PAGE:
Mind Blowing Sex Tips From The Experts!

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Dr Debra Laino is a certified sexologist, therapist and national
speaker on topics of human sexuality and health
The issue: A couple of months ago my friend farted loudly during
sex. It had never happened to her before and she was mortified
for days.
The advice: “It happens!” I told her. I also said that if her partner
was turned off by this totally NATURAL bodily occurrence, then
they were living in a fantasy and not worth her time. I also pointed
out that if she continued to put pressure on herself never to pass
gas ever again during sex, then sex would become awkward for
It might sound simple but the best thing to do in situations like
this is to laugh about them. Embarrassment comes from taking
ourselves too seriously, or setting expectations that aren’t
always attainable or realistic. Sex gets hit hard when it comes
to concepts of perfection but no one is perfect: we’re human.
And we fart. Having a sense of humour about our eruptions, and
ourselves, takes the edge off and can bring you and your partner
closer together.
Dr Tanisha M. Ranger is a licensed psychologist, certified sex
addiction therapist and owner of Insight to Action LLC
The issue: One area I frequently get asked about from my friends,
probably because I specialise in helping people with a sexual
addiction, is whether masturbating every day, watching porn or
engaging in consensual BDSM makes them a sex addict.
The advice: I tell them that when it comes to sexual addiction,
it’s not about what you do – it’s about what those consensual
sexual activities are doing to you. So if they’re not preventing you
from maintaining and nurturing your relationships, fulfilling your
obligations at work or feeling good about yourself then, no, you’re
probably not dealing with sex addiction.
I also remind them that masturbation isn’t a negative thing – it’s a
fabulous way to explore and satisfy your body and your sexuality
on your own terms. But if you notice a negative pattern in your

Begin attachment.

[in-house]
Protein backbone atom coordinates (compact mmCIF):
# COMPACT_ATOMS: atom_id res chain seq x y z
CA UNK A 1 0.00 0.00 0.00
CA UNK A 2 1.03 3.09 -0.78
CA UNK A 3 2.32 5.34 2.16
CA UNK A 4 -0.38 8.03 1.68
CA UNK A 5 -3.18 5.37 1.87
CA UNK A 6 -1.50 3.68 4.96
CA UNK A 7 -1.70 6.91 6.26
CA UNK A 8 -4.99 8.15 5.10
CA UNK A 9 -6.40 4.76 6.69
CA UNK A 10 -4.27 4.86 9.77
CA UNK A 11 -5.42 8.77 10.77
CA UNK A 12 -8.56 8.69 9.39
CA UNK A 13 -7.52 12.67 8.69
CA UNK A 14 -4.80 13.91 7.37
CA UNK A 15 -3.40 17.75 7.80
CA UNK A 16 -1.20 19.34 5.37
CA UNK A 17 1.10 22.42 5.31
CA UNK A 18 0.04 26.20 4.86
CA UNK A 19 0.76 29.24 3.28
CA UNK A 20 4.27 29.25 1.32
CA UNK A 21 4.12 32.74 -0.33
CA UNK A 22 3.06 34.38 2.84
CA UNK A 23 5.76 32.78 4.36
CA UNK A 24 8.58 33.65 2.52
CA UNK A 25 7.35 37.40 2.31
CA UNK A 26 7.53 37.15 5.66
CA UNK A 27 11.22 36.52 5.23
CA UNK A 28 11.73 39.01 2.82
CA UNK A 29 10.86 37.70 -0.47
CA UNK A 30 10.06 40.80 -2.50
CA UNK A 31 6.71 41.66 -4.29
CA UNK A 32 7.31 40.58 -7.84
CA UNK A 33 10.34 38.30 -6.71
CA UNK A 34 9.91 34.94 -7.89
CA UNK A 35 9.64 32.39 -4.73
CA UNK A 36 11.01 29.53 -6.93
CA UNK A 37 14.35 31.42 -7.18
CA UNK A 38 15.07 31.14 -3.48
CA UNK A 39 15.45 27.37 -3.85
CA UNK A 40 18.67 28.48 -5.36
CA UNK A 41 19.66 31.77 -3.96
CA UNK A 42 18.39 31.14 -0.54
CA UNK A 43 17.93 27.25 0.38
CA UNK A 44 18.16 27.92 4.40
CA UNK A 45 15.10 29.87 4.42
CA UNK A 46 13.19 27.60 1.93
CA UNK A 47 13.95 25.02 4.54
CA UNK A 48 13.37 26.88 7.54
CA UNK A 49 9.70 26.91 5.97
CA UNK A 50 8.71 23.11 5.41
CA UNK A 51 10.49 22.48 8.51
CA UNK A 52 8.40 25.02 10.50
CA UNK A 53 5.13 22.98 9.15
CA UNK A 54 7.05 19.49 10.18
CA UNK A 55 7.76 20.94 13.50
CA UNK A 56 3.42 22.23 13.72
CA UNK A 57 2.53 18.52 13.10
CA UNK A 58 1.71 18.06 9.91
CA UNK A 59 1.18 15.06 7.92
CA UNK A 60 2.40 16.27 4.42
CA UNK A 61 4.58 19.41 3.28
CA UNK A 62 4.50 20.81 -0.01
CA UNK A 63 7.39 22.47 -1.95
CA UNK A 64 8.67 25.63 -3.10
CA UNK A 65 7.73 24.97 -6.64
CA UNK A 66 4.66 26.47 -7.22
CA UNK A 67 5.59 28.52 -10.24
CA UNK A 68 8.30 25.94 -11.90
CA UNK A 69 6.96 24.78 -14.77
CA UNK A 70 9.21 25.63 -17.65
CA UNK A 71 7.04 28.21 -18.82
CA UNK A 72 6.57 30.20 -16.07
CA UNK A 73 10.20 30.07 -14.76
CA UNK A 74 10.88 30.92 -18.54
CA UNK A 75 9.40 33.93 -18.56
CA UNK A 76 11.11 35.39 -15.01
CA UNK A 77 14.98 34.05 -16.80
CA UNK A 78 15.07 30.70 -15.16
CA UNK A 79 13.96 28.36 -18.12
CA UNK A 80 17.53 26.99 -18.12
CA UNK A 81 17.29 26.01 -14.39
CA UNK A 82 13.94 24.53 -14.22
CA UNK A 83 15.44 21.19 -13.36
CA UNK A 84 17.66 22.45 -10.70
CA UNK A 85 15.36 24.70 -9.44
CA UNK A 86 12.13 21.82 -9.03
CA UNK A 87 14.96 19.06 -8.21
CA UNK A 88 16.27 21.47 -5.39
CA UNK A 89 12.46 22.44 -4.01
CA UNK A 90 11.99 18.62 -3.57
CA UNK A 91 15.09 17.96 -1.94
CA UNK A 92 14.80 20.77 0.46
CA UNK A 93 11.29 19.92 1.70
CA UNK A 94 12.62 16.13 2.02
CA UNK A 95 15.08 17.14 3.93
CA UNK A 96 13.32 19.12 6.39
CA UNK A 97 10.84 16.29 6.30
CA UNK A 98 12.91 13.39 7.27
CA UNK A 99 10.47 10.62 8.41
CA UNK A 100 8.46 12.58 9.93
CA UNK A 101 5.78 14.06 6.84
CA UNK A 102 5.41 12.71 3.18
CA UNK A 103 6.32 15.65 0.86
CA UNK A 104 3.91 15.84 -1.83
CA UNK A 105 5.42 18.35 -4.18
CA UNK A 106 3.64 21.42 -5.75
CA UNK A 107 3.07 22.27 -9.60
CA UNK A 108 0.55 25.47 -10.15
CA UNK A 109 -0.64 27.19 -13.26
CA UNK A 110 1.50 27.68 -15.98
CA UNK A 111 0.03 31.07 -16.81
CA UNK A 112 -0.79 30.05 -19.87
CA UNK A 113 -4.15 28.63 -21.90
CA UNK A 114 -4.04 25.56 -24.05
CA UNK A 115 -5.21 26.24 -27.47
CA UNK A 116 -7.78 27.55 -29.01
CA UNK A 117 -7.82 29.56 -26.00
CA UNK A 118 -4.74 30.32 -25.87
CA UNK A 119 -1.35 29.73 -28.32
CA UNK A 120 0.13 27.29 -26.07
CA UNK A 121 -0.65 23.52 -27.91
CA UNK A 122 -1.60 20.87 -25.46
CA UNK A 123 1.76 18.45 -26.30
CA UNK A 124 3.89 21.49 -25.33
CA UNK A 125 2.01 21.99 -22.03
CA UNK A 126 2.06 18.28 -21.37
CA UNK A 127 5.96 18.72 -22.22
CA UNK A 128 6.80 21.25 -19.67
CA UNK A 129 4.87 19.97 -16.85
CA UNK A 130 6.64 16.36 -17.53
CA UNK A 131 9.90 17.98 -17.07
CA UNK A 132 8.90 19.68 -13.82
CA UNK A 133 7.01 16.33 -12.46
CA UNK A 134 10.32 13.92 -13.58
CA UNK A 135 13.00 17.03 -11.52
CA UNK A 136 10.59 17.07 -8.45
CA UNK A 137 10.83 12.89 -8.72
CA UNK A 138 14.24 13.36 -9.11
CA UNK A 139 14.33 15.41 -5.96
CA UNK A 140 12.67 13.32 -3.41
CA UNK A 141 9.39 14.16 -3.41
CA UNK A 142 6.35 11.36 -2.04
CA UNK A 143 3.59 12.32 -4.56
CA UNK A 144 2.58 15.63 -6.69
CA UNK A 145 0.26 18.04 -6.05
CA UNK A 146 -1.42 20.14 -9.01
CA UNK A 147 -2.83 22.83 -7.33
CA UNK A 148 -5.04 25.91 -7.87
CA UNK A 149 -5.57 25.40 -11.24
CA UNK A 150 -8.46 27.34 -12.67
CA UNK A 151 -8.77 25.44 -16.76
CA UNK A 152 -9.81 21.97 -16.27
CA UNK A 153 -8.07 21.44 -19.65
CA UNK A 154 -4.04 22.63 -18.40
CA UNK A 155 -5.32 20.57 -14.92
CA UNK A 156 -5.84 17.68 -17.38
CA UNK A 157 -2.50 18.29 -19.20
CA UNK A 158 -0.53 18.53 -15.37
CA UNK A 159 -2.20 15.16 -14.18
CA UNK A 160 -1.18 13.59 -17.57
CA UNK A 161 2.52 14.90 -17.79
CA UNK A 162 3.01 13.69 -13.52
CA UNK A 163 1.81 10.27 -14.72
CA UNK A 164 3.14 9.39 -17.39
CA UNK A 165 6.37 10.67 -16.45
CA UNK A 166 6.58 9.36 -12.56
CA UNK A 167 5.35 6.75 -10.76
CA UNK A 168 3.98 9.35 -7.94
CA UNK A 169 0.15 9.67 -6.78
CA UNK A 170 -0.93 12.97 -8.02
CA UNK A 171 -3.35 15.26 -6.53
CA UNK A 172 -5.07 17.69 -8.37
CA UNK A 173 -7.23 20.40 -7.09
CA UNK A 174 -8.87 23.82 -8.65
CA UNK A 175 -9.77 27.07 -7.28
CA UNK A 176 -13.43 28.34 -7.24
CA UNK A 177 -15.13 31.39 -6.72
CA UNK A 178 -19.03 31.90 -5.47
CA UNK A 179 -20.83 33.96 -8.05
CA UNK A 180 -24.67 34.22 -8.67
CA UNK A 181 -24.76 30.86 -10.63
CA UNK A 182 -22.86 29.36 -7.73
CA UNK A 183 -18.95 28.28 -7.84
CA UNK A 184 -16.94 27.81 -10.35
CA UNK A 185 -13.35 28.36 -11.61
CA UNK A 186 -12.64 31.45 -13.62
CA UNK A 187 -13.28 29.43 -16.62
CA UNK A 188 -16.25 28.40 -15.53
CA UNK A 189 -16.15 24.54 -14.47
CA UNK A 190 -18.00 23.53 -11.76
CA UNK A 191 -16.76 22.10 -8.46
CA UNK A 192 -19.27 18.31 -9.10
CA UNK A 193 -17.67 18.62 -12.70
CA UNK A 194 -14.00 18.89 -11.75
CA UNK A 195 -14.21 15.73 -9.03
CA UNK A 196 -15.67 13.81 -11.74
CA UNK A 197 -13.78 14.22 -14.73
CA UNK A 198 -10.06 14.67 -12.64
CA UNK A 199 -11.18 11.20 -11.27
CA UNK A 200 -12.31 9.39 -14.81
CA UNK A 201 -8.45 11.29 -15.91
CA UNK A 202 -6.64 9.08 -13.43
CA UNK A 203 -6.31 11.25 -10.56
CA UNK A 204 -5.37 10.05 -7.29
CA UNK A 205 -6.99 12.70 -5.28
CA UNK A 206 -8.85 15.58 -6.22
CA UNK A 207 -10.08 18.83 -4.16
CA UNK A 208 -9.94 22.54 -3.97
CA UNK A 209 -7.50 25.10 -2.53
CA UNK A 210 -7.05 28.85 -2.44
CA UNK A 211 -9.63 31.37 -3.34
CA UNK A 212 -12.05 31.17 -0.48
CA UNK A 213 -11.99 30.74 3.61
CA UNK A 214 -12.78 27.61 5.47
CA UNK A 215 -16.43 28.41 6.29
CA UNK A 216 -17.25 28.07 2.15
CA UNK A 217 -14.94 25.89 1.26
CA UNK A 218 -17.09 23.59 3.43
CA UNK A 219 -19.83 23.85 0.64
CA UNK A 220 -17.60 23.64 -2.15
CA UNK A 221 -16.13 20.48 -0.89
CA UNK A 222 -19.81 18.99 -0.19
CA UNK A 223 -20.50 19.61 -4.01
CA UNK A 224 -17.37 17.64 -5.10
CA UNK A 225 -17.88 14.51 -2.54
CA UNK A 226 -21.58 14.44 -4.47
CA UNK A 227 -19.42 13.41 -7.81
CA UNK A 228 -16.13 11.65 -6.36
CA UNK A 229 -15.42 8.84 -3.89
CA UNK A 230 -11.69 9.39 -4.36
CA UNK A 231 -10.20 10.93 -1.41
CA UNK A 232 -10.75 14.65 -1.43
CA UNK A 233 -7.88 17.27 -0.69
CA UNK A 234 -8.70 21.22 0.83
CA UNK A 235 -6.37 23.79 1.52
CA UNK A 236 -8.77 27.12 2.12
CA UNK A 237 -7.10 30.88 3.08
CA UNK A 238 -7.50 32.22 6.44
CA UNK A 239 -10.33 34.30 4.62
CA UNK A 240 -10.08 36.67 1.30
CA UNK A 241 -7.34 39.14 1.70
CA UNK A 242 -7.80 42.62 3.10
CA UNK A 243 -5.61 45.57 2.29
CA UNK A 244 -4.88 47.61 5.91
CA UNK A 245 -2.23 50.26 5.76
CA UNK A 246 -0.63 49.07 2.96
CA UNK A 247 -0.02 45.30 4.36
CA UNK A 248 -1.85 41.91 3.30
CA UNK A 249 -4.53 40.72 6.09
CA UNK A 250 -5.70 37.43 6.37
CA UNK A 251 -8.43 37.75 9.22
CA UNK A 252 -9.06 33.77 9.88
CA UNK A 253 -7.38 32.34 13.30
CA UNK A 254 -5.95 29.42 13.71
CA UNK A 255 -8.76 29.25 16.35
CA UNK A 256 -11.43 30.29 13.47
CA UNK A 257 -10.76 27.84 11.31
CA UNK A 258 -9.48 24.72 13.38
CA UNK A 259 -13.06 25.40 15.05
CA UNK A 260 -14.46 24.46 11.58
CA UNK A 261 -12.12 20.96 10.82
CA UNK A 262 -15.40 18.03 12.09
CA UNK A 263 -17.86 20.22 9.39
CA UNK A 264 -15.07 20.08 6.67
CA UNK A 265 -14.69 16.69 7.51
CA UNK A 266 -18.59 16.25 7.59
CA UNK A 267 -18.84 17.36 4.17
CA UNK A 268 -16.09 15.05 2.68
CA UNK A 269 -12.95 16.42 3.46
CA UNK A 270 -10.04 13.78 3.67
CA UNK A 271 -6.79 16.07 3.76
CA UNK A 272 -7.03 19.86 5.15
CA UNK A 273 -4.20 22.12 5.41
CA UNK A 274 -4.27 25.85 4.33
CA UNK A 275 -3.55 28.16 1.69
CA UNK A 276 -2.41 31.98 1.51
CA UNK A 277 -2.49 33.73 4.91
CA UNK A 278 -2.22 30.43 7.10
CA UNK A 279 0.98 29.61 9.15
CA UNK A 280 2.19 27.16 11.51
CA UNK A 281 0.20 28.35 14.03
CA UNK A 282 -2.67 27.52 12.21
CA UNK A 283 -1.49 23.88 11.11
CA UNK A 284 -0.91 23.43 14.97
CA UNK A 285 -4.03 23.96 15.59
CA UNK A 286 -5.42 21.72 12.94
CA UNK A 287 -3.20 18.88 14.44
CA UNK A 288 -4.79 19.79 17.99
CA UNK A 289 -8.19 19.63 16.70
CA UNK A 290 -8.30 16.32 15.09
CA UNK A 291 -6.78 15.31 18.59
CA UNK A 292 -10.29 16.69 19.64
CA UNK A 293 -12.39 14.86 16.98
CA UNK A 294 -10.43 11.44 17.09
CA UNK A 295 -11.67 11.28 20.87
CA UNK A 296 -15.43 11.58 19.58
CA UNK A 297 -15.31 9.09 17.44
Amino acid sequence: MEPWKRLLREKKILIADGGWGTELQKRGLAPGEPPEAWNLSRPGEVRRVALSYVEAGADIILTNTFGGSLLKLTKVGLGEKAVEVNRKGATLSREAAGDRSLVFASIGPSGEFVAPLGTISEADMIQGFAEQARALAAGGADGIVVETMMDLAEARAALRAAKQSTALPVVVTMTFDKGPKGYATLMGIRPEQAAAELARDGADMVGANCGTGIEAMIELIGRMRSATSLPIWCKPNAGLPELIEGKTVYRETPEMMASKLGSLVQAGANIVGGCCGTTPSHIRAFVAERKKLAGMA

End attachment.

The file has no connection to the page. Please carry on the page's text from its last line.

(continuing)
sexual behaviour, such as masturbating because you’re avoiding
dealing with an emotion, watching so much porn that you’re
missing out on important things, or not being able to engage
sexually without a dominant/submissive aspect like spanking or
binding – that’s when it can be problematic, and it’s best to see a
therapist. They can help you manage your emotions and provide
strategies to overcome any negative associations to do with sex.
Dr Jennifer Gunsaullus is a sociologist, sexologist and
relationship, intimacy and sex coach
The issue: I’ve had girlfriends come to me about pain during sex,
which unfortunately is really common. In one national study, a
third of women said they experienced pain during their last sexual

The advice: After reassuring them that they’re not alone, I tell
my friends there can be many reasons for sexual pain, and if it’s
happening every time they have sex, or is particularly painful,
they should see a doctor. Sometimes it’s a medical condition
like vaginismus (when the vaginal muscles contract or tighten
when you try to insert something into it) or vulvodynia (a burning
sensation on the vulva). But one of the most common causes is
friction and tension from lack of lubrication and arousal.
I asked one friend if things ‘moved quickly’ when she and her
husband had sex? She said they went straight to intercourse
within a few minutes. Ouch! Even if we think we’re raring to go,
mental arousal can happen before blood flow to the genitals and
production of natural lube. If you haven’t warmed up for sex –
and it can take 20 minutes for vaginal tissues to get sufficiently
lubricated – penetration is going to be a pain.
It sounds simple but the solution can be slowing down and
enjoying non-intercourse sexual play first. I reminded her that
foreplay shouldn’t be an optional add-on to sex; it’s essential for
female pleasure. I then asked what got her excited, and how she
liked to be touched? She said she liked knowing her husband’s
hopes for sex in advance, so she could shift gears into thinking
about sex. She also liked it when he slowly kissed her neck and
breasts, while sharing why he was attracted to her. It made her
feel sexy and relaxed. I told her to share this with her husband so
that they could approach this as a team. The next time we met,
she said they were moving more at her body’s pace, noticing her
breathing and being aware of whether she was aroused or tense
– and after a few months, pleasure had replaced the pain.

MN Magazine

MN Magazine

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